Boris Johnson: Coronavirus vaccine ‘might not come to fruition’

UK PM warns new ways to control COVID-19 must be used, such as mass testing and tracing contacts of infected people.

Coronavirus vaccine
Health experts say the world could be months, if not years, away from having a vaccine available [Ted S Warren/AP]

British Prime Minister Boris Johnson says there might never be a vaccine for COVID-19 despite the huge global effort to develop one.

Johnson, who was hospitalised last month with a serious bout of coronavirus, speculated on Sunday that a vaccine may not be developed at all, despite the huge global effort to produce one.

Johnson wrote in the Mail on Sunday newspaper there remains a very long way to go, and I must be frank that a vaccine might not come to fruition”.

“We need to find new ways to control the virus,” including testing people who have symptoms and tracing contacts of those infected people, he said.

The British government is giving 93 million pounds ($110m) in funding to speed up the opening of the new Vaccine Manufacturing and Innovation Centre. Johnson said the UK is also supporting research into drug treatments to help people recover quickly from the virus.

Business Secretary Alok Sharma said the UK was home to two of the world’s “frontrunners to develop a vaccine”.

The projects, at Oxford University and Imperial College London, were making “good progress” at “unprecedented speed”, he said. But he warned “there are no certainties”.

“We may never find a successful coronavirus vaccine,” he said.

The British government relaxed some restrictions on outdoor activities in England last week and plans to continue easing rules over the next few months.

“I know this will not be easy – the first baby steps never are,” Johnson said.

‘Calculated risk’

Governments worldwide are struggling to restart economies blindsided by the pandemic. With 36 million newly unemployed in the United States alone, economic pressures are building even as authorities acknowledge that reopening risks setting off new waves of infections and deaths.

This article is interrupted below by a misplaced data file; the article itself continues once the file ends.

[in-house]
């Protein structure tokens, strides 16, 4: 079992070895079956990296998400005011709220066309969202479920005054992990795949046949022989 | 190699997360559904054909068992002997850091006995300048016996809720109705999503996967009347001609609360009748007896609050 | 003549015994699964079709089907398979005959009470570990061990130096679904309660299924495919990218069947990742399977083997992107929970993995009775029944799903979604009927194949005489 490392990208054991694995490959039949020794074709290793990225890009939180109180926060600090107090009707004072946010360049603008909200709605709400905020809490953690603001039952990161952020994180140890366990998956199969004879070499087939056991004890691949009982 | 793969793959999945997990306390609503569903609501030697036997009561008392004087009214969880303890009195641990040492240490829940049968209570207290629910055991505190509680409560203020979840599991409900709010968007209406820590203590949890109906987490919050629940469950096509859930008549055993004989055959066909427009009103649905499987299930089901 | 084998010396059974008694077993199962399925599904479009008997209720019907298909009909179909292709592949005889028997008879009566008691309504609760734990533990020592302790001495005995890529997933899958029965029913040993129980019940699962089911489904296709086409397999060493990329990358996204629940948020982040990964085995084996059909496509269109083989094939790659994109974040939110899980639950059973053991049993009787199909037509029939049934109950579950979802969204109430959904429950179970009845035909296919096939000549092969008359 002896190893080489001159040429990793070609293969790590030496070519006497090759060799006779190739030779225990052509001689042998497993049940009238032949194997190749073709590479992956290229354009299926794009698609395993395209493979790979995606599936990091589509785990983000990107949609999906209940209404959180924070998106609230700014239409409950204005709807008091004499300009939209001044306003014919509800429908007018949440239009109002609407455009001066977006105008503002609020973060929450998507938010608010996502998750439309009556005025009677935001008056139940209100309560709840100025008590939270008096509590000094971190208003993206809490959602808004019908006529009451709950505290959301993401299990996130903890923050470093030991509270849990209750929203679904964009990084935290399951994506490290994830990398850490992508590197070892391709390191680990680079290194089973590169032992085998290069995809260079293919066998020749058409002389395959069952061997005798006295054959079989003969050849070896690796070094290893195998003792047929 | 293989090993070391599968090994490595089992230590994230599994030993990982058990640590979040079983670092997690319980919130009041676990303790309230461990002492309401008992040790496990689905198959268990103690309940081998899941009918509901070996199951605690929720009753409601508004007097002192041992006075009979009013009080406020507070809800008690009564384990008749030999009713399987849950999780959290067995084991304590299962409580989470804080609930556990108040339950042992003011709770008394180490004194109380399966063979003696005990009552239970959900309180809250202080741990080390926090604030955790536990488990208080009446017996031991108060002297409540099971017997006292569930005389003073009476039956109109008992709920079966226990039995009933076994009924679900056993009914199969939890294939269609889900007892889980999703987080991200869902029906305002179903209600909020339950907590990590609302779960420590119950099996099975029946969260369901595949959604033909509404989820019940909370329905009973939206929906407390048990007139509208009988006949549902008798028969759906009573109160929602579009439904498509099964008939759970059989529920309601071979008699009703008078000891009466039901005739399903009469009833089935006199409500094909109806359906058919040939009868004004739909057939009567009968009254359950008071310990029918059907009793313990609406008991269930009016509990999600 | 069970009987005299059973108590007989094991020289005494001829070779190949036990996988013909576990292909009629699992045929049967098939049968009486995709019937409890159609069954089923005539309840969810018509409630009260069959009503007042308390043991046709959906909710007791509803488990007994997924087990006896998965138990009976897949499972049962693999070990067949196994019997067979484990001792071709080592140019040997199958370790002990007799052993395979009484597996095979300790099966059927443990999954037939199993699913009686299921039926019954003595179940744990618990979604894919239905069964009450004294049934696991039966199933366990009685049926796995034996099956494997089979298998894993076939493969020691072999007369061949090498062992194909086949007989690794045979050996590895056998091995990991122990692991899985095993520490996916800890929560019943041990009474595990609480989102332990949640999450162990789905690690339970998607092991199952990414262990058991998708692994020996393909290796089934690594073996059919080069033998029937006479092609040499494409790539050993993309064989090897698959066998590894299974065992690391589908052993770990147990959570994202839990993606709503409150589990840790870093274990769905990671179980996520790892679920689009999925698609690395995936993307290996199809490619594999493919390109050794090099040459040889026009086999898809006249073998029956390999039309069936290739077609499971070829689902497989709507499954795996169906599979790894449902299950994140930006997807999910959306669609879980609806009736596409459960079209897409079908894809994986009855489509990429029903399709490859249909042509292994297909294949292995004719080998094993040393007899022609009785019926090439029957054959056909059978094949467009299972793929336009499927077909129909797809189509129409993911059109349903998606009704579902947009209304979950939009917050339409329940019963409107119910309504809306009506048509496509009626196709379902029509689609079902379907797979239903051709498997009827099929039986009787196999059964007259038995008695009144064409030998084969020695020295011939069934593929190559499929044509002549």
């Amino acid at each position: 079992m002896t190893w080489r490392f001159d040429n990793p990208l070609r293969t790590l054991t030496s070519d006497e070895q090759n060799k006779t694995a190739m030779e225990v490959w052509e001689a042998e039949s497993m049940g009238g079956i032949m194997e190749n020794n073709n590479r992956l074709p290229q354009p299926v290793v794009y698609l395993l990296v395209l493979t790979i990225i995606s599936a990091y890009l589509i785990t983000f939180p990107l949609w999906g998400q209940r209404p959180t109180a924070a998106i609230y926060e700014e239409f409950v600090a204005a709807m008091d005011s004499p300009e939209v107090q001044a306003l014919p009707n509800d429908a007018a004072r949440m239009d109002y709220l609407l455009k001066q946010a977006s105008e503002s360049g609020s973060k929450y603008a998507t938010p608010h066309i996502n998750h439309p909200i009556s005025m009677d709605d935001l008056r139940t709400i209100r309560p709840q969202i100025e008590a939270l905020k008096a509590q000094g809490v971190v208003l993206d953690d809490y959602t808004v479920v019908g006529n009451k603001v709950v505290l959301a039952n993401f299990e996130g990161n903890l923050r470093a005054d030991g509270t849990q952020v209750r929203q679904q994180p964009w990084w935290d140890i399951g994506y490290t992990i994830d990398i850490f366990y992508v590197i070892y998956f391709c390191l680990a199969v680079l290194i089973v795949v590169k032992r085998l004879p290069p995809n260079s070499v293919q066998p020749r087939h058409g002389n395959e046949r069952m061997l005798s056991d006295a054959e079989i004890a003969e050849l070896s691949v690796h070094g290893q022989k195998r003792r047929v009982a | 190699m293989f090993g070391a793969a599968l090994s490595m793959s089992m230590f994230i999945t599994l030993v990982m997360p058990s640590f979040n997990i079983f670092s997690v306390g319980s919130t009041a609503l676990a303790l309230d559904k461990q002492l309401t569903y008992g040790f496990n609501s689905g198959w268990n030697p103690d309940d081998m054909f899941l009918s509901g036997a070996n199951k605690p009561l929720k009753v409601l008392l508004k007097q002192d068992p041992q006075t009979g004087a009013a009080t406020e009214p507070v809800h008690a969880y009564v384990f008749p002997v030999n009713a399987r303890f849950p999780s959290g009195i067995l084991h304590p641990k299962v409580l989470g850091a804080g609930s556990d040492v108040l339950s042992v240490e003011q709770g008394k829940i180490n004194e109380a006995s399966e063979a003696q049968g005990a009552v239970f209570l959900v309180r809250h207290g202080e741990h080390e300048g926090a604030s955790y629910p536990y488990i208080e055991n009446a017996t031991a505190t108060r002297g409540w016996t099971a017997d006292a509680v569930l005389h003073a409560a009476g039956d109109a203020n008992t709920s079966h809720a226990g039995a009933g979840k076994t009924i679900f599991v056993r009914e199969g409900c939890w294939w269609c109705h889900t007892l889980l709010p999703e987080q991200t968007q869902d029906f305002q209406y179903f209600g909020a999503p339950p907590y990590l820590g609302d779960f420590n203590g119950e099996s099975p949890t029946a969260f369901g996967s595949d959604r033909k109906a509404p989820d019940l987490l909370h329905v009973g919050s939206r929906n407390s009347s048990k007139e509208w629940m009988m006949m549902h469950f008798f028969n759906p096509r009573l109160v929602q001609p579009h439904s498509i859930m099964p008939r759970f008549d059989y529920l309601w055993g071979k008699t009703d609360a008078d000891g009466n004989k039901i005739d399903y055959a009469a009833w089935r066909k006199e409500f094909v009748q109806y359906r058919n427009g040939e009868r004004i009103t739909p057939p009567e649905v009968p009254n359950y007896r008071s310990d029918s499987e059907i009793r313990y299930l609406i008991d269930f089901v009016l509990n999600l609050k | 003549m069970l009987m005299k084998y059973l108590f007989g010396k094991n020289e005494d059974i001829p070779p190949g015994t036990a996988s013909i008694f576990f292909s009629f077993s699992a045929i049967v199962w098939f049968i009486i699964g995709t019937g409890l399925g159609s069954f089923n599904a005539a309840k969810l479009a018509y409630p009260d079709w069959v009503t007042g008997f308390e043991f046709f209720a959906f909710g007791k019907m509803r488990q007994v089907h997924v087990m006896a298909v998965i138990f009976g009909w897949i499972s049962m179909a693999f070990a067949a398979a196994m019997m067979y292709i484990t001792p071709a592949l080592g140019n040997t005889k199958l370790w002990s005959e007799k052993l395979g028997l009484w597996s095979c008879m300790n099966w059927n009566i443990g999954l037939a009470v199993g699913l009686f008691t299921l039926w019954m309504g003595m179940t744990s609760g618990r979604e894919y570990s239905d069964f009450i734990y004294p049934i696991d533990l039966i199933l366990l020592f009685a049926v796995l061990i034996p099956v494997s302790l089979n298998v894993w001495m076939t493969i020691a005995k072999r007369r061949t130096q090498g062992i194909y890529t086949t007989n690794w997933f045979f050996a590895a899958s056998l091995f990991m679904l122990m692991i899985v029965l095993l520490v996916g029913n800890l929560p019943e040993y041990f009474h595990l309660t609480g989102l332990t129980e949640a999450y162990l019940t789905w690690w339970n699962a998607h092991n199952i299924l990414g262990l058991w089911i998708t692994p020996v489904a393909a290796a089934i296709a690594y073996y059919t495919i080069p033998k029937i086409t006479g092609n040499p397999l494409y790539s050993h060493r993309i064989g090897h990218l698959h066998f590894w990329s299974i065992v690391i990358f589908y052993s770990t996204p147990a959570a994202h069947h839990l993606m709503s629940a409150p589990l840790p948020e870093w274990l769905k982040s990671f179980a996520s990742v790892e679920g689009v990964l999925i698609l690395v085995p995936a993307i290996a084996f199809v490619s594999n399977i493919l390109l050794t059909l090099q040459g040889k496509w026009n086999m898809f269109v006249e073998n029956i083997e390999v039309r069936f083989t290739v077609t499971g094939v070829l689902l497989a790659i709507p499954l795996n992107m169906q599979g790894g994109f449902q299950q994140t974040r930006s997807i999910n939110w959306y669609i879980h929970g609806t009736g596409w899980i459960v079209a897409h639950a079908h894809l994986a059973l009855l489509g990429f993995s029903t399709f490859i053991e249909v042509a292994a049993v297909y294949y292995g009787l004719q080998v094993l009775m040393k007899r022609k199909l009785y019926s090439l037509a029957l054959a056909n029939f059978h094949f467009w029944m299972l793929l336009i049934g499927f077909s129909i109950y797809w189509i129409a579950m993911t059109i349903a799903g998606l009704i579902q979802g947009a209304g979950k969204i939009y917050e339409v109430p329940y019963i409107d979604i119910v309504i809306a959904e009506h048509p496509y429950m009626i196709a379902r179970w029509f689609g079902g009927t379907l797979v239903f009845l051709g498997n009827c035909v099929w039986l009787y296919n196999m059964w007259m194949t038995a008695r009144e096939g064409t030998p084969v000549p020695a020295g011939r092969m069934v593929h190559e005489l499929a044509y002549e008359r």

Pushed hard by Italy’s regional leaders and weeks in advance of an earlier timetable, Italian Prime Minister Giuseppe Conte is allowing restaurants, bars and beach facilities to open from Monday, the same day that church services can resume and shops reopen.

Conte said Italy could “not afford to wait until a vaccine was developed. Health experts say the world could be months, if not years, away from having a vaccine available to everyone despite the scientific gold rush now on to create one.

“We are facing a calculated risk in the awareness … that the epidemiological curve could go back up,” Conte said on Saturday. “We are confronting this risk and we need to accept it, otherwise we would never be able to relaunch.”

Coronavirus has infected 4.6 million people and killed more than 312,000 worldwide, according to a tally by Johns Hopkins University that experts say undercounts the true toll of the pandemic. The US has reported 88,000 dead and Europe has seen at least 160,000 deaths.

‘Hard to judge’

In the US, many states have lifted stay-at home-orders and other restrictions, allowing some types of businesses to reopen.

Federal Reserve Chairman Jerome Powell said on Sunday a full US economic recovery may require a coronavirus vaccine, which may not happen until the end of 2022.

“In the long run and even in the medium run, you wouldn’t want to bet against the American economy. This economy will recover,” Powell said in an excerpt of an interview to be aired in full on CBS.

“It may take a while … It could stretch through the end of next year. We really don’t know,” he added. 

US Health and Human Services Secretary Alex Azar declined to criticise local leaders amid images of crowded bars and boardwalks in areas where coronavirus restrictions are being lifted.

Azar told CNN in an interview on Sunday: “The president has left it up to states to know their local situation the best,” and said it is therefore “very hard to judge in any community whether a bar being open, a restaurant, a school is the right thing”.

“I think in any individual instance you’re going to see people doing things that are irresponsible. That’s part of the freedom we have here in America,” said Azar.

Explosive spread

Dr Tom Frieden, a former director of the Centers for Disease Control and Prevention, warned coronavirus can spread “explosively” if lockdown restrictions are lifted too quickly.

“That’s why we have to be so careful. We’re all tired of waiting at home. We want to get out. I want to get back to the gym. We want to get back to our lives,” Frieden said.

In Asia, China’s commercial hub of Shanghai announced a June 2 restart of classes for younger students amid falling virus cases. People in Thailand streamed on Sunday into shopping malls, which have been closed since March.

China’s airline regulator reported that flights had returned to 60 percent of pre-outbreak levels, exceeding 10,000 per day for the first time since February 1. No new deaths have been reported in a month in the world’s second-largest economy, where the coronavirus was first detected late last year.

China reported just five new cases on Sunday, while South Korea recorded 13, raising hopes that a new outbreak linked to nightclubs in Seoul may be waning, even though 168 patients have been infected so far.

Source: News Agencies